i) This strikes me as a pretty bad argument. Why did God create sheep and design wolves to eat sheep? He could have created life that has no need of mutton. He is God. He could have done it any way he pleased. Why sheep? And why hunger and thirst? My answer is very simple: He created sheep so that wolves would have some idea of what the Son of God is like when he says, “I am the Good Shepherd” (John 10:11).
And he created the rhythm of thirst and satisfaction so that camels would have some idea of what faith in Christ is like when Jesus said, ‘He who believes in me shall never thirst’ (John 6:35).
Why did God create the nose? So that Calvin could compare the Scriptures to a pair of spectacles. You get the point.
ii) Piper’s argument is circular. It’s true that God didn’t have to make human beings—with bodies, senses, and appetites. But by the same token, if God hadn’t made human beings—with bodies, senses, and appetites—then there would be no need for spiritual metaphors drawn from the sensible world. Indeed, there would be no need for a divine incarnation in the first place.
So it’s inadequate to say that God made the sensible world, as well as embodied creatures, for the sole purpose of illustrating spiritual truths. For that pedagogical necessity is necessitated by a corporeal existence—not vice versa.
iii) I don’t object to the idea that God designed the sensible world as a metaphor for the spiritual world. That’s why natural objects function as natural metaphors to illustrate a host of moral and spiritual truths. But Piper’s getting carried away.
The deeper problem is his inability to think of finite goods as intrinsic goods. For him, they are only a means to an end. They have no value in their own right.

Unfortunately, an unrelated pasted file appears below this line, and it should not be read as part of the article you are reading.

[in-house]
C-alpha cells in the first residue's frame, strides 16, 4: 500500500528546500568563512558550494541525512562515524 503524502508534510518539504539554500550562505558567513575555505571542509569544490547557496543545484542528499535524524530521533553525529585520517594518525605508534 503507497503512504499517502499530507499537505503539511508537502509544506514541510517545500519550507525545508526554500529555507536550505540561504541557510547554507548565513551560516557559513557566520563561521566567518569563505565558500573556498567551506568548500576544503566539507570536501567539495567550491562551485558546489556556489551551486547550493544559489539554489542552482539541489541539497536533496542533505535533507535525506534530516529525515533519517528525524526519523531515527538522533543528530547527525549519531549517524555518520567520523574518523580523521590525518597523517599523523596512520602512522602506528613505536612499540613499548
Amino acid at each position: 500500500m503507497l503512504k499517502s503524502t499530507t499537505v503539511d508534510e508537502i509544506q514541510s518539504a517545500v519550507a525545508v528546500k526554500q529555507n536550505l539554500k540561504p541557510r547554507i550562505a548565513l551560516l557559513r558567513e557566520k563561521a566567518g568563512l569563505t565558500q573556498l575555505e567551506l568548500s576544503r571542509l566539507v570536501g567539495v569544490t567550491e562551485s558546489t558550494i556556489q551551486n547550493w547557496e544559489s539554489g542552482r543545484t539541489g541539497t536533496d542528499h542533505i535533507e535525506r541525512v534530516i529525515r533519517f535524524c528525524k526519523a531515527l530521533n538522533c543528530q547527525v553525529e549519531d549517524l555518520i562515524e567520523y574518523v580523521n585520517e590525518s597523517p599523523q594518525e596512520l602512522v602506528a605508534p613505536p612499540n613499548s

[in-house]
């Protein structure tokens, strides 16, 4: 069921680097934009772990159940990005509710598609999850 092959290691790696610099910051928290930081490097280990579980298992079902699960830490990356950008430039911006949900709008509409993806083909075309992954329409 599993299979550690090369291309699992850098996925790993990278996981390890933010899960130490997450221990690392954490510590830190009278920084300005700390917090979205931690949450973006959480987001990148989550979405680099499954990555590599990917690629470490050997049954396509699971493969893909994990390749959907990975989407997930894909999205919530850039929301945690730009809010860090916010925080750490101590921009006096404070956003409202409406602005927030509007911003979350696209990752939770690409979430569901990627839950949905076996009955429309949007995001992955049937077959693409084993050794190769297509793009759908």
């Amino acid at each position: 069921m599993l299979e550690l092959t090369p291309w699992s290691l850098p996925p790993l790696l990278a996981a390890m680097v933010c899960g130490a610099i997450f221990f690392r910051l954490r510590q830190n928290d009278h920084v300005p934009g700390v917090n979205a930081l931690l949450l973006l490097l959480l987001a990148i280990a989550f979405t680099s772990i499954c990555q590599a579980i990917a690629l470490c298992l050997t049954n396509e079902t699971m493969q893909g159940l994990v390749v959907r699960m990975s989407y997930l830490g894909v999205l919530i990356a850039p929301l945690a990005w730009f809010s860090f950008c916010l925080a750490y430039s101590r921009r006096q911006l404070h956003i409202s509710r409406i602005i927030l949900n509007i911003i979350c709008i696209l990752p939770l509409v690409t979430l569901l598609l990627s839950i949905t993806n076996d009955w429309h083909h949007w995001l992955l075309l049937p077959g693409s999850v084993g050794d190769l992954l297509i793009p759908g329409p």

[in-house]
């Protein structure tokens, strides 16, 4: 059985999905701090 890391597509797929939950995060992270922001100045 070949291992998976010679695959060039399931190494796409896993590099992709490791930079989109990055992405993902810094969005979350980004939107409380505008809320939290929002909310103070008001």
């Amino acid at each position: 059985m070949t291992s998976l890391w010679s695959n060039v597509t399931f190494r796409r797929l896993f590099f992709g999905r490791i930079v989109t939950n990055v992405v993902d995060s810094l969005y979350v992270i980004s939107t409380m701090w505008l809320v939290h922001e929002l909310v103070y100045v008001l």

But that’s an odd way of viewing a divine artifact. To go back to my example, after the painter gives his wife a painting, suppose she takes one look at the painting, thanks him, then throws it away. For her, the painting isn’t worthwhile in itself. It’s only worthwhile as a token of her husband’s affection. Having demonstrating his affection by giving her this gift, it’s served its purpose. So she can toss it in the dumpster.
Is that the proper response? I don’t think so.
There is nothing in heaven or on earth that I desire besides you, O God. That must mean, first, that if every other good thing were lost, Asaph would still rejoice in God. And it must mean, second, that in and through all the other good things on earth and in heaven, Asaph sees God and loves him. Everything is desired for what it shows of God.
To begin with, this is a bit hyperbolic. Obviously Asaph had other desires. Natural appetites.
His exclamation is a way of expressing ultimate priorities through the use of hyperbole.
So the question must be faced: How do we use the created world around us, including our own bodies, to help us fight for joy in God? In God, I say! Not in nature. Not in music. Not in health. Not in food or drink. Not in natural beauty. How can all these good gifts serve joy in God, and not usurp the supreme affections of our hearts?